"We only used a few rooms," Palmer recalled. To keep himself down to earth, he would remind himself, "We can only sit on one part of the sofa and watch one TV. That kept me grounded."
Decorative Touches Everywhere
We wonder how many of these rooms were even decorated? Outfitting a 123-room mansion would be extraordinarily expensive, even if you were shopping at the thrift store.
This room has oodles of decorative molding, recessed lighting and five French doors that open up to the outside.
This photo was taken before Eccelstone's decorations, but after the renovations.
The fireplace is all marble. There's a mirror mounted above the mantle — although we don't think this room needs the illusion of looking any bigger.
The Bowling Alley
If you feel like working on your frame game, there’s no need to mingle with the beer-swilling unwashed masses at the bowling alley.
The Manor has its very own two-lane bowling alley and its own shoe closet, with enough shoe sizes for everyone.
Candy told People she had size 14s made for Tom Selleck, whose feet are almost as big as his mustache.
A Living Room
The home was redesigned by Gavin Brodin of Bordin Design Build. It was redecorated in just 12 weeks.
Brodin split the house up into seven different sections, which is essentially seven 8,000-square-foot houses.
Each section had specific contractors working on the home at the same time.
The Bowling Alley Has a Lounge
But what if you're not bowling? Then just mosey on over to the lounge, which has carpeted flooring and an extremely long couch.
Somewhere within the vicinity of the bowling alley is this game room. It includes a poker table, card table, billiards table and several pieces of sleek black furniture.
"The house needed to be updated for a younger generation," Palmer said on Instagram.
'A Shame on the House'
"The house was built for entertaining," Palmer said during the Instagram interview. "I understand Candy and Aaron were the king and queen of entertaining. But Petra and I, we're kind of private. It was probably a shame on the house."
Forget creaking movie seats and sticky floors. The Manor’s theater has two tiers of comfy lounge seating, carpeted flooring, coffered ceiling and a movie screen that rises from the floor.
Lots of Seating
The theater appears to feature soundproof walls, so you can crank the volume up all the way while the kids are sleeping.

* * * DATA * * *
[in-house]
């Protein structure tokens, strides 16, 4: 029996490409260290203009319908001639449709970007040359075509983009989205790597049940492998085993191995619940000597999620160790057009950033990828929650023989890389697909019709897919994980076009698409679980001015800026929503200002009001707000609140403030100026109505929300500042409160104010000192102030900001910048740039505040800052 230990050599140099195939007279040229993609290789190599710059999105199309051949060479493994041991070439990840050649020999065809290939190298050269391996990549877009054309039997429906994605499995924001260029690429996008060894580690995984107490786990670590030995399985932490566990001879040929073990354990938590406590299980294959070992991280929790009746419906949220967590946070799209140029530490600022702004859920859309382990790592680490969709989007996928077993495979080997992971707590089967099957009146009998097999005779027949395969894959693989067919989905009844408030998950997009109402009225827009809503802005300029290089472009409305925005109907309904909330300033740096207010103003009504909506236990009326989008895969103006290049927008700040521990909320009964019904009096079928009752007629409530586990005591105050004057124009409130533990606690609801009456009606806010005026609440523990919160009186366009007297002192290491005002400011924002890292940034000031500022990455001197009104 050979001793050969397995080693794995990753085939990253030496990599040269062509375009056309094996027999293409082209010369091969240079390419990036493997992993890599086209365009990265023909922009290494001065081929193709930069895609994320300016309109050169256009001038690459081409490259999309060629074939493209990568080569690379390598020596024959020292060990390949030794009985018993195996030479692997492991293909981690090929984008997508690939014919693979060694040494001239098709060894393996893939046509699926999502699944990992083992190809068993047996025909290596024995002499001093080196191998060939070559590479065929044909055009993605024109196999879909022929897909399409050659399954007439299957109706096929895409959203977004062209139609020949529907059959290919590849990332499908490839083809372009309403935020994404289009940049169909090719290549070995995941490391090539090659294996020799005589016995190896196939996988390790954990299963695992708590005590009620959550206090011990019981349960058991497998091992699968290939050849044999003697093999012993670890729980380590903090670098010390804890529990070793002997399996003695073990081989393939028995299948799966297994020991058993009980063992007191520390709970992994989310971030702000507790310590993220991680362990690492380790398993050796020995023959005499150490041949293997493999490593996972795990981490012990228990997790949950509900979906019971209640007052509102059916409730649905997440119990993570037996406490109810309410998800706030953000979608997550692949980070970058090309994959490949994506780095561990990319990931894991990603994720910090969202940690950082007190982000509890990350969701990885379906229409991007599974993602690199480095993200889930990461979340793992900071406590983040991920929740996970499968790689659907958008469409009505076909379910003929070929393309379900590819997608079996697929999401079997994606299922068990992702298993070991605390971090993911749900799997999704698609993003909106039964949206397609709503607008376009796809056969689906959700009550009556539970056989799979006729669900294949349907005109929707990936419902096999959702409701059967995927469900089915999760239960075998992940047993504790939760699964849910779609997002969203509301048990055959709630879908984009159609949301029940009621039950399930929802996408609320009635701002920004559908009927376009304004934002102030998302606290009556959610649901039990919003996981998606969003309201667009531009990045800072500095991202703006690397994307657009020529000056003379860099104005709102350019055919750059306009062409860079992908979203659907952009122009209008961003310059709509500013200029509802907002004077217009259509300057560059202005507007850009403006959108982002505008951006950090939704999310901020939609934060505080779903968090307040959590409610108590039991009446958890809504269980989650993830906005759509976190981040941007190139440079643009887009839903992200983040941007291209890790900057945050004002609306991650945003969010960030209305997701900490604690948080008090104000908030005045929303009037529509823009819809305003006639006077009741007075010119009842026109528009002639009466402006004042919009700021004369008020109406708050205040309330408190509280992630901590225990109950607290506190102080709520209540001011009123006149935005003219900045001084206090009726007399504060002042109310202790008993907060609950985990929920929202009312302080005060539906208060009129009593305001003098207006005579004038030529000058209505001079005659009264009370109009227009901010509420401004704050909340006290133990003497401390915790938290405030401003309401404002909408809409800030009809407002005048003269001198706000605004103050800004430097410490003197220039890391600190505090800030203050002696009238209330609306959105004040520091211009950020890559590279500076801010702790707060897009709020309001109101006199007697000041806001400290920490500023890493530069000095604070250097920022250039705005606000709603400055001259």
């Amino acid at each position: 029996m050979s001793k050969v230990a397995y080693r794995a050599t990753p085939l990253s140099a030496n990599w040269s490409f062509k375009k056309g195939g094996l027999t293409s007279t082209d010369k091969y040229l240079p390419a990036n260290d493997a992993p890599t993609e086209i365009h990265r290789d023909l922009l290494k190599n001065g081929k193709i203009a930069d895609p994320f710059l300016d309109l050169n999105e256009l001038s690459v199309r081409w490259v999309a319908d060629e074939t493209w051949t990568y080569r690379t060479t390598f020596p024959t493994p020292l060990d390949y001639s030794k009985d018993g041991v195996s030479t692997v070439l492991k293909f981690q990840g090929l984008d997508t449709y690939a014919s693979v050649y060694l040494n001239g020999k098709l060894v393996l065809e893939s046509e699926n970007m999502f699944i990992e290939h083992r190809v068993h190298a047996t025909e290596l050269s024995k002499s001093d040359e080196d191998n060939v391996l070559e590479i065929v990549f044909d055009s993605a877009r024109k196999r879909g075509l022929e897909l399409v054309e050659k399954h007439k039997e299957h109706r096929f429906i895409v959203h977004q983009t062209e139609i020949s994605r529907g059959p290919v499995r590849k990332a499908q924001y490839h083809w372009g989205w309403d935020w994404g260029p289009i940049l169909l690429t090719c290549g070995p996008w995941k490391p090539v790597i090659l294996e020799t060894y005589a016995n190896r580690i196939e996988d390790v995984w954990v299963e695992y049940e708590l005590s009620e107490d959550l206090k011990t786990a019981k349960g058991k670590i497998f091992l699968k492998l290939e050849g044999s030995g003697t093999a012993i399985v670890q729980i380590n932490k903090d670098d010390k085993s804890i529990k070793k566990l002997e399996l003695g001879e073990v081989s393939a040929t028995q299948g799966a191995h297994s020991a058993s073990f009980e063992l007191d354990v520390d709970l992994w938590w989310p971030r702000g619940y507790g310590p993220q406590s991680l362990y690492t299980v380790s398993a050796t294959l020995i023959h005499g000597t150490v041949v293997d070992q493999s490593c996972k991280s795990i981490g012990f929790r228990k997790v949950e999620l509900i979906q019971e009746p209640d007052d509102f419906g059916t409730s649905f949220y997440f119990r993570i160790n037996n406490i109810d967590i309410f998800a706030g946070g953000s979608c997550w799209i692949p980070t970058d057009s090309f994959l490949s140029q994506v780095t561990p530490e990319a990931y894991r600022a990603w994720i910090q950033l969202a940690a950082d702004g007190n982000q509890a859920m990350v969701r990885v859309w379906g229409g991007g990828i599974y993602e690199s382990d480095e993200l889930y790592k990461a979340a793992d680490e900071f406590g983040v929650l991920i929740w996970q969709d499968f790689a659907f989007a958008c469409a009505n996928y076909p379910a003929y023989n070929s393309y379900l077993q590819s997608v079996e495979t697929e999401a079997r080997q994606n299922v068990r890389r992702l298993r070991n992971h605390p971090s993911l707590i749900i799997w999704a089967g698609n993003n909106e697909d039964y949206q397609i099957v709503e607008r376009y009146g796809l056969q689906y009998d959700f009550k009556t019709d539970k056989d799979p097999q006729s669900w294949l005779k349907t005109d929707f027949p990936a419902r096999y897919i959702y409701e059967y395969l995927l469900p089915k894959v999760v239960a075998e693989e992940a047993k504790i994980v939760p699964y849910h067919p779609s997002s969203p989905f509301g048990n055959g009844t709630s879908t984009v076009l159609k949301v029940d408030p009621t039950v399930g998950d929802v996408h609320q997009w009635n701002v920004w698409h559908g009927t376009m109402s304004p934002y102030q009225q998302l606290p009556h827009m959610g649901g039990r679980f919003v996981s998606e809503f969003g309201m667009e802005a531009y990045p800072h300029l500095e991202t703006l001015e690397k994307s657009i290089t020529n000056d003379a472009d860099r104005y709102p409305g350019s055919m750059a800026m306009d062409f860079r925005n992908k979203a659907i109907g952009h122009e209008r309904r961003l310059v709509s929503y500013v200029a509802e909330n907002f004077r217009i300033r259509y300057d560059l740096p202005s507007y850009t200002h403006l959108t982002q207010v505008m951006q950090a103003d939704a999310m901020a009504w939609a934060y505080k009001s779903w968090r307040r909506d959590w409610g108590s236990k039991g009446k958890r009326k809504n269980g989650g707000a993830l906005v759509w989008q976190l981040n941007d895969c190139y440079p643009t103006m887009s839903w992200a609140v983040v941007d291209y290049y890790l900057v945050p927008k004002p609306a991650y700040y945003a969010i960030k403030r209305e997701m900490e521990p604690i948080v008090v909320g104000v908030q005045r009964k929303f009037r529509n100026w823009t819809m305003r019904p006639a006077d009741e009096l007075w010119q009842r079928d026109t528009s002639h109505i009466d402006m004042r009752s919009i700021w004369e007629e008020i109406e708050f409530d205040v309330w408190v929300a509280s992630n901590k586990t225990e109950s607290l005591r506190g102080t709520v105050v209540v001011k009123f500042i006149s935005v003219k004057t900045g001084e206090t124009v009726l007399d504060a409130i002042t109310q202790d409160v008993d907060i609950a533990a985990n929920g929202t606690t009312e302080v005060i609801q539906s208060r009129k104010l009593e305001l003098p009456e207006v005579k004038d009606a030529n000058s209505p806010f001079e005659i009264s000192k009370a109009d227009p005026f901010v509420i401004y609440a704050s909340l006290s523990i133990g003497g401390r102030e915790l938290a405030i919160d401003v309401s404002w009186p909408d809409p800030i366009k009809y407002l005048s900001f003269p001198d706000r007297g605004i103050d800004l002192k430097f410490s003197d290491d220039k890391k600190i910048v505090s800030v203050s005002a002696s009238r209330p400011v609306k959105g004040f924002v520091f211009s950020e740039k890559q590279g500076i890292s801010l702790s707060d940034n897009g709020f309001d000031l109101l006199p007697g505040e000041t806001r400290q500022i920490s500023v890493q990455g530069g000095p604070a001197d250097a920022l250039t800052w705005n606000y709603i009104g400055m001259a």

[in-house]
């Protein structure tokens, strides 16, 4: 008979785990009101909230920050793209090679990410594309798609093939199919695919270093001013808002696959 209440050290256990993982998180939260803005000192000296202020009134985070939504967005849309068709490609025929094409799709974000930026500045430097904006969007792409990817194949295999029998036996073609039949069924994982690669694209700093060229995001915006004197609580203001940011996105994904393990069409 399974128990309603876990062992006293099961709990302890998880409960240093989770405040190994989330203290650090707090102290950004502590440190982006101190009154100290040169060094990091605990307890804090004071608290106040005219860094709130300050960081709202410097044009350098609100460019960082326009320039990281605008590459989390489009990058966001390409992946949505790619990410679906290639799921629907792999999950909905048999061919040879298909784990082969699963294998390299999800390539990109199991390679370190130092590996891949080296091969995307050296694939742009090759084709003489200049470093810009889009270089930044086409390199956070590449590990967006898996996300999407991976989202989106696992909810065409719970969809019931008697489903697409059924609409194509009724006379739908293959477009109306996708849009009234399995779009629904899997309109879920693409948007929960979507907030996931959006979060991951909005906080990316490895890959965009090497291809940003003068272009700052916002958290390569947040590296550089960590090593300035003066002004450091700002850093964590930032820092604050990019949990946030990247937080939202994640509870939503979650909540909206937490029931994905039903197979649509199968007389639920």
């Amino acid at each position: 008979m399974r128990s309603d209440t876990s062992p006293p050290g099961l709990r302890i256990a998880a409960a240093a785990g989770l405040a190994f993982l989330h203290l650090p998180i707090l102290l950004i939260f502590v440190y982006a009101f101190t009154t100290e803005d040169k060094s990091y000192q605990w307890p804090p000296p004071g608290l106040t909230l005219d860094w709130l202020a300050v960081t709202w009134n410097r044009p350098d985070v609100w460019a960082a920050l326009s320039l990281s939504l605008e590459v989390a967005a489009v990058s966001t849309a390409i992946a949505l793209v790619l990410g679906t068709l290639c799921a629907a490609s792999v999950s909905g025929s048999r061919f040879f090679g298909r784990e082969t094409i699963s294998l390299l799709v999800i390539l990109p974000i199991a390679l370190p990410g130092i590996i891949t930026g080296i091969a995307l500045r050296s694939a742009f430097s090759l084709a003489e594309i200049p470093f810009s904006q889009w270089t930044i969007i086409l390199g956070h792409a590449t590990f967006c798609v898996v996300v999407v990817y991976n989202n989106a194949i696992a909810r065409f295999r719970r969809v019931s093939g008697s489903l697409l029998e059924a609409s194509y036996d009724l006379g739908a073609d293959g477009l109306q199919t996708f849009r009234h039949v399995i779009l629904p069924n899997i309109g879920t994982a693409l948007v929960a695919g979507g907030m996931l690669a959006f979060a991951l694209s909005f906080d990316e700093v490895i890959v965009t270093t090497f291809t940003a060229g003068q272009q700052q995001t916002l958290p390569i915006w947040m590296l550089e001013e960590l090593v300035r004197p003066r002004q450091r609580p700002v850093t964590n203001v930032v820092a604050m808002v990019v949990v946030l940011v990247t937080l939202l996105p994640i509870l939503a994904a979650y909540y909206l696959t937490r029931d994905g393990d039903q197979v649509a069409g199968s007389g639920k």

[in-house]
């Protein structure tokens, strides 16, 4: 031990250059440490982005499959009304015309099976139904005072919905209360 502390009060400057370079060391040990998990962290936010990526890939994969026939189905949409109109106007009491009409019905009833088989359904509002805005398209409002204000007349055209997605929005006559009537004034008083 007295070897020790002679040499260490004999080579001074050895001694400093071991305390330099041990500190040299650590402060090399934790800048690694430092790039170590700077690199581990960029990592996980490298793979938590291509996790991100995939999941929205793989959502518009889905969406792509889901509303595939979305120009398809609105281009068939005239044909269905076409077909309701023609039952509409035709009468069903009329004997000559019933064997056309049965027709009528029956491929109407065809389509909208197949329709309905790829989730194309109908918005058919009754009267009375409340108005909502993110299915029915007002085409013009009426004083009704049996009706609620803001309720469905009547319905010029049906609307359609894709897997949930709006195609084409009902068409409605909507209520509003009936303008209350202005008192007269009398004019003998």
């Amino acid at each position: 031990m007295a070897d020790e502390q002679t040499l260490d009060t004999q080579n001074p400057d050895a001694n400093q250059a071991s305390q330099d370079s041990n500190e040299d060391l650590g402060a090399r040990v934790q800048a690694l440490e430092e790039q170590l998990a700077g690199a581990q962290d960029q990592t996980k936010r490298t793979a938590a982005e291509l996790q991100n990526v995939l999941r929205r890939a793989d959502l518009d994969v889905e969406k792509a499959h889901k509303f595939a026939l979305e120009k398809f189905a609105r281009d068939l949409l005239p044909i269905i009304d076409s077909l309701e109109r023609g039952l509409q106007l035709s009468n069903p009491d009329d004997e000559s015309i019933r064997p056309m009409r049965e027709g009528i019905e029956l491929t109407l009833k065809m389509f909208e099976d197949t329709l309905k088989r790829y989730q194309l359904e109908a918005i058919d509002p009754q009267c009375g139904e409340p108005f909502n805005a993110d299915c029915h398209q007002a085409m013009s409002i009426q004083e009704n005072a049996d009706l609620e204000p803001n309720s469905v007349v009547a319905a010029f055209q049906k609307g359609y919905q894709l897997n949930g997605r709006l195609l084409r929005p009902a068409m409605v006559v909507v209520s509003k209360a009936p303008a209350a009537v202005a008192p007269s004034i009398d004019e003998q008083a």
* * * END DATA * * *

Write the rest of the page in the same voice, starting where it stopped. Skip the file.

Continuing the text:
Polar Bear Art
This picture comes from Palmer's Instagram. It's a table situated by the bedroom, with a large black-and-white picture of a polar bear.
Black Hearts and Art
A shot of a painting in one of the Manor's many, many rooms. Notice the black, heart-shaped lamps mounted to the wall.
Certain rooms of the house are flush with French doors, allowing the room to almost fully open up to the outdoors.
A Sitting Area
At 56,000 square feet — roughly the size of an American football field — this mansion's guests will be doing a lot of walking.
So there need to be ample places to sit, like this sitting area on the first floor.
On top of the enormous price tag, this home will cost you about $1.1 million a year in taxes.
Square-footage wise, the $119.7 million price tag means each square foot of living space amounts to $2,138.
The pool is enclosed in a wall expertly decorated with vegetation. There's a hot tub at one end and numerous places to sunbathe on the patio.
The Koi Pond
Located on the 4.6 acres of gated Holmby Hills land are a citrus orchard, vegetable garden, koi pond, rose gardens and formal gardens.
Those 4.6 acres are covered with snaking stone footpaths.
Also located here is a full tennis court, fountains and statues. Other notable features include a granite motor court for 100 cars, solarium, wine cellar, gym and tanning rooms.
"For me, the best thing [about living in the Manor] was the drive up the driveway," said Palmer. "It was all so beautifully kept."
A Lily Pond
Outside, on one of the many, many outdoor patios, there is a rectangular lily pond with several water features.
In 1994, Princess Diana and Prince Charles stayed at the mansion for a little while.
We're not sure exactly how long they sojourned here for, but it was long enough for the Spellings to commission a commemorative plate installed near the front door.
A Statue Close-Up
Candy originally decided to sell Spelling Manor in 2009 because of a falling out with her daughter.